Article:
South Africa has many indigenous epiphytic orchids but unlike the Asian or American orchids which have large, showy flowers, most have small and inconspicuous flowers.
However, there are a number of exotic epiphytic orchids that can be grown in the garden. These are the ones that occur naturally in a similar latitude to our own such as the Dendrobium Nobile which comes from the foothills of the Himalayas.
Orchid grower, Christian Giesel from G and S Orchid, recommends the following epiphytic orchids for your highveld garden.
1. Laelia anceps and Laelia anceps hybrids will grow well in the highveld as they originate from Mexico and can cope with the same cool, dry winters. They can even take light frost in winter.
2. Dendrobium Nobile and its hybrids originally come from South East Asia and are excellent beginner's plant. It will grow protected under trees in Johannesburg gardens as it likes warm wet summers and cool dry winters.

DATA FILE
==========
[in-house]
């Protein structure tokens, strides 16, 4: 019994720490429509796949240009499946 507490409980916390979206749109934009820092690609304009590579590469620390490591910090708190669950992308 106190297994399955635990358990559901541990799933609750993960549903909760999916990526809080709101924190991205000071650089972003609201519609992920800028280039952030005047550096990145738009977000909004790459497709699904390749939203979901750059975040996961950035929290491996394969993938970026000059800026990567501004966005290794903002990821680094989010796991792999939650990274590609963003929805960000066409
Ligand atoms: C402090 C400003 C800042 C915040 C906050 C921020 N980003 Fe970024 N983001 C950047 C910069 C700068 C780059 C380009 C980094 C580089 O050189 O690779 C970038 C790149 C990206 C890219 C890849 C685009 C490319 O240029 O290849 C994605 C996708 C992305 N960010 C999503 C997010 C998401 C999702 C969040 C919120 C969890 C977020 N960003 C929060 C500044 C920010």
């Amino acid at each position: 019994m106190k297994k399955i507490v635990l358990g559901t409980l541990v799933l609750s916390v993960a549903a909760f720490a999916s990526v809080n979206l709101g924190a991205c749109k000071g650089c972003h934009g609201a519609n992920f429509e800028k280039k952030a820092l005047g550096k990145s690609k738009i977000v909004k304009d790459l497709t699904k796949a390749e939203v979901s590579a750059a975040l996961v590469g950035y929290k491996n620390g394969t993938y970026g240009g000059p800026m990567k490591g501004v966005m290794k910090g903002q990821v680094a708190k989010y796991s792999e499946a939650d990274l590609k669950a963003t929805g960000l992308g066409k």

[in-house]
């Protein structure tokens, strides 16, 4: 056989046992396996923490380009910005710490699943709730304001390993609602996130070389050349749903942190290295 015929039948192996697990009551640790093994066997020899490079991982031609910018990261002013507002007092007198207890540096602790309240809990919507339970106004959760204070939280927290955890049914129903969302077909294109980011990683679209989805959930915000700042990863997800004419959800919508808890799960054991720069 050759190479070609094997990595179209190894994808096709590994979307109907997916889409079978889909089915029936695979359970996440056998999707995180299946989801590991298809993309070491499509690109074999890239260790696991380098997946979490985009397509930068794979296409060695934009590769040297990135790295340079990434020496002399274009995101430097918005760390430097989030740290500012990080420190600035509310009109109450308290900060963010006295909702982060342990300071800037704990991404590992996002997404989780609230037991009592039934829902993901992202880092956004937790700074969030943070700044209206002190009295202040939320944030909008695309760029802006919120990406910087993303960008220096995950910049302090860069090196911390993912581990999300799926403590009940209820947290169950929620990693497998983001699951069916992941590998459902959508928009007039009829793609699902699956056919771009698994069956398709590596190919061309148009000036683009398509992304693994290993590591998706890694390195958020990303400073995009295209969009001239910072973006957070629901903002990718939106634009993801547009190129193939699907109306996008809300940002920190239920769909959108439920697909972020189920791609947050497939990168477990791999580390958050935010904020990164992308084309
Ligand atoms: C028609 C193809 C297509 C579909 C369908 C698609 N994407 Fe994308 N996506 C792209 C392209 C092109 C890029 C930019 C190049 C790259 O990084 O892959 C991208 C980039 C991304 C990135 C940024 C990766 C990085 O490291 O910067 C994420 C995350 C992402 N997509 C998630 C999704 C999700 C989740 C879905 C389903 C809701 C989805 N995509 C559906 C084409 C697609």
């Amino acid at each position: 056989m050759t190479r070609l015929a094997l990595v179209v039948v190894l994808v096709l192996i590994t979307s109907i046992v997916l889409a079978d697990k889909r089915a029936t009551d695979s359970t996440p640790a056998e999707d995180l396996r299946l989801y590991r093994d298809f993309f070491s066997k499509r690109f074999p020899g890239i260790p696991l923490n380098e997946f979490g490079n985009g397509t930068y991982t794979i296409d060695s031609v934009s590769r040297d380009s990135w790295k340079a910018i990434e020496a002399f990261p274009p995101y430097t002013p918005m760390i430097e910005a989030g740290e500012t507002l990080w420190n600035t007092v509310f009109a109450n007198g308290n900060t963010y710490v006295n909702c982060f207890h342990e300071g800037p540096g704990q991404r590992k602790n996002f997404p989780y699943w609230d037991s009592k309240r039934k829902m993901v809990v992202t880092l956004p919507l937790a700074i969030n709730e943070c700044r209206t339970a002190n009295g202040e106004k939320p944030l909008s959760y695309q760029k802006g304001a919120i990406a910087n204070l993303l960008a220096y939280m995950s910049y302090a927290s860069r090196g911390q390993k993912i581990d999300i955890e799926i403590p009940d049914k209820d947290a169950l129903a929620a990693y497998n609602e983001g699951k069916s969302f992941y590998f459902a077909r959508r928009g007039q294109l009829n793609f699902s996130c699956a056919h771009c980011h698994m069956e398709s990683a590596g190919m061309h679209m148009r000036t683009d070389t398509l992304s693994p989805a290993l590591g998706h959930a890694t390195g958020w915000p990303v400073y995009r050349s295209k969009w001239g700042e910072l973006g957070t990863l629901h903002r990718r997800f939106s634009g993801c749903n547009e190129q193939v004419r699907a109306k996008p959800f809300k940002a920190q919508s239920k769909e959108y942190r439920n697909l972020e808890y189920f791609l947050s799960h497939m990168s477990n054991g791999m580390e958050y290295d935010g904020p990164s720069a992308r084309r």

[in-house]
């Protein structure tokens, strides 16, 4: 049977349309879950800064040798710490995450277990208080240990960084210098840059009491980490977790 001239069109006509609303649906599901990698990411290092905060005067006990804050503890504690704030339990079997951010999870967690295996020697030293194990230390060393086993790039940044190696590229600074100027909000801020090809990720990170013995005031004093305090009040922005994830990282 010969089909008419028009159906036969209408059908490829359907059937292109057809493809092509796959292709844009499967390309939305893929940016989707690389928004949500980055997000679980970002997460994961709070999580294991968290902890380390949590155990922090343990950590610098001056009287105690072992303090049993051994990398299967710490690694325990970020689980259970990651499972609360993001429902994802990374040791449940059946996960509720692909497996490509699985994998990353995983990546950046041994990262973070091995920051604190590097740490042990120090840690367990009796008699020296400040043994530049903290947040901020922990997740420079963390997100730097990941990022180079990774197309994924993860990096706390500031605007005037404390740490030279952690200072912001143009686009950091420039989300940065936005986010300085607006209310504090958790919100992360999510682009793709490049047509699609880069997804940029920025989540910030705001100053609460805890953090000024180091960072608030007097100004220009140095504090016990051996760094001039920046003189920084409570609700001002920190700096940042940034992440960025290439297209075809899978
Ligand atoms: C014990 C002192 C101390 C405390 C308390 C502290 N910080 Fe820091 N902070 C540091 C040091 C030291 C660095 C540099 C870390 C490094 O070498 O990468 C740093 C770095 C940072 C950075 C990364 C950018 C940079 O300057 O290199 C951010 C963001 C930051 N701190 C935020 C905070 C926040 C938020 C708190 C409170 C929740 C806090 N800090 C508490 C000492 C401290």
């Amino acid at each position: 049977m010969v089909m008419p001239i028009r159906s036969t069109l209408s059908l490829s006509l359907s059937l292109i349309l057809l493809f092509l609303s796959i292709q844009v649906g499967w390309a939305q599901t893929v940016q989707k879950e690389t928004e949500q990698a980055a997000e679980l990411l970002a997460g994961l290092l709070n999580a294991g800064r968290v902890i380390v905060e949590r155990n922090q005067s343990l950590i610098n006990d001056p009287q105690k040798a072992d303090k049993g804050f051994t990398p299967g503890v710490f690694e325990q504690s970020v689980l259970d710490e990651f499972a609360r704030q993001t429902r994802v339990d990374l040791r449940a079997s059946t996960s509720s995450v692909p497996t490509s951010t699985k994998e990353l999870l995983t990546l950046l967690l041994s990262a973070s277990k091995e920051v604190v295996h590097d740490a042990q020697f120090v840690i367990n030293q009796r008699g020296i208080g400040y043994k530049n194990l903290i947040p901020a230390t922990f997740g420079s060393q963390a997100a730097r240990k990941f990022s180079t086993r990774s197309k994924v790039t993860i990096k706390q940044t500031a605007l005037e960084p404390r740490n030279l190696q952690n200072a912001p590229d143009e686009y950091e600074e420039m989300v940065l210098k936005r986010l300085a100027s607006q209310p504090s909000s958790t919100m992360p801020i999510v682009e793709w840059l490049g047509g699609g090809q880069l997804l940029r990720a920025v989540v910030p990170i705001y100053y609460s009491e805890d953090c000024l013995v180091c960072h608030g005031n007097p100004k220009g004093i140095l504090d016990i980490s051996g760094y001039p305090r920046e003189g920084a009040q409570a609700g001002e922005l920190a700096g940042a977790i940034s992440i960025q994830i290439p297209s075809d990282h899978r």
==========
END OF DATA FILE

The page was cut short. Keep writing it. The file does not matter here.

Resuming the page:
3. Vanda coerulea and coerulea hybrids are more of a challenge to grow outdoors because they will need a lot of additional watering and misting. The blue-flowered varieties are more cold tolerant and could be grown outdoors. Generally, Vanda's are grown in temperature and humidity-controlled greenhouses.
4. Oncidium hybrids, also known as ‘Dancing Doll’ orchids, produce sprays of yellow flowers. They originate from sub-tropical Brazil and Uruguay should survive a dry, cool winter and will tolerate dryer conditions generally.
5. Cattleya hybrids are more suited to be grown outdoors in the warmer parts of the country as many varieties come from tropical areas of Thailand and Taiwan. The plants with white and pink flowers are best for the outdoors while those with orange, red and green flowers tend to require a bit of additional warmth on the Highveld.
Growing tip: epiphytic orchids grow well in hanging baskets in a loose, well-drained mix such as bark chips added.